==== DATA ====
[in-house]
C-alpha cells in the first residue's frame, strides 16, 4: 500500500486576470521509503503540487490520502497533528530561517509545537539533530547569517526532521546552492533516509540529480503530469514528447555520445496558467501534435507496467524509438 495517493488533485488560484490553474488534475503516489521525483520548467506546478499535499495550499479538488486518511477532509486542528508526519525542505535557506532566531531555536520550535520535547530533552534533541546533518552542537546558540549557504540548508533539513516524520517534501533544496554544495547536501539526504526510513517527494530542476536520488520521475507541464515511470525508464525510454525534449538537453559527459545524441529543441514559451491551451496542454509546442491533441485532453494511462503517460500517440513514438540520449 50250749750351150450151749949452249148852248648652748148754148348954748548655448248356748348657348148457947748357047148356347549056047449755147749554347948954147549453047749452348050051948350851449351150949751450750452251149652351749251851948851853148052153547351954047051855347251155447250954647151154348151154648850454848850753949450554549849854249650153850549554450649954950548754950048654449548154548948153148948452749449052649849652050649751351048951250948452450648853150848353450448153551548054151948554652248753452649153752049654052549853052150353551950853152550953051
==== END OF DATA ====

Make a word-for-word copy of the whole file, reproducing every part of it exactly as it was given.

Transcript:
[in-house]
C-alpha cells in the first residue's frame, strides 16, 4: 500500500486576470521509503503540487490520502497533528530561517509545537539533530547569517526532521546552492533516509540529480503530469514528447555520445496558467501534435507496467524509438 495517493488533485488560484490553474488534475503516489521525483520548467506546478499535499495550499479538488486518511477532509486542528508526519525542505535557506532566531531555536520550535520535547530533552534533541546533518552542537546558540549557504540548508533539513516524520517534501533544496554544495547536501539526504526510513517527494530542476536520488520521475507541464515511470525508464525510454525534449538537453559527459545524441529543441514559451491551451496542454509546442491533441485532453494511462503517460500517440513514438540520449 50250749750351150450151749949452249148852248648652748148754148348954748548655448248356748348657348148457947748357047148356347549056047449755147749554347948954147549453047749452348050051948350851449351150949751450750452251149652351749251851948851853148052153547351954047051855347251155447250954647151154348151154648850454848850753949450554549849854249650153850549554450649954950548754950048654449548154548948153148948452749449052649849652050649751351048951250948452450648853150848353450448153551548054151948554652248753452649153752049654052549853052150353551950853152550953051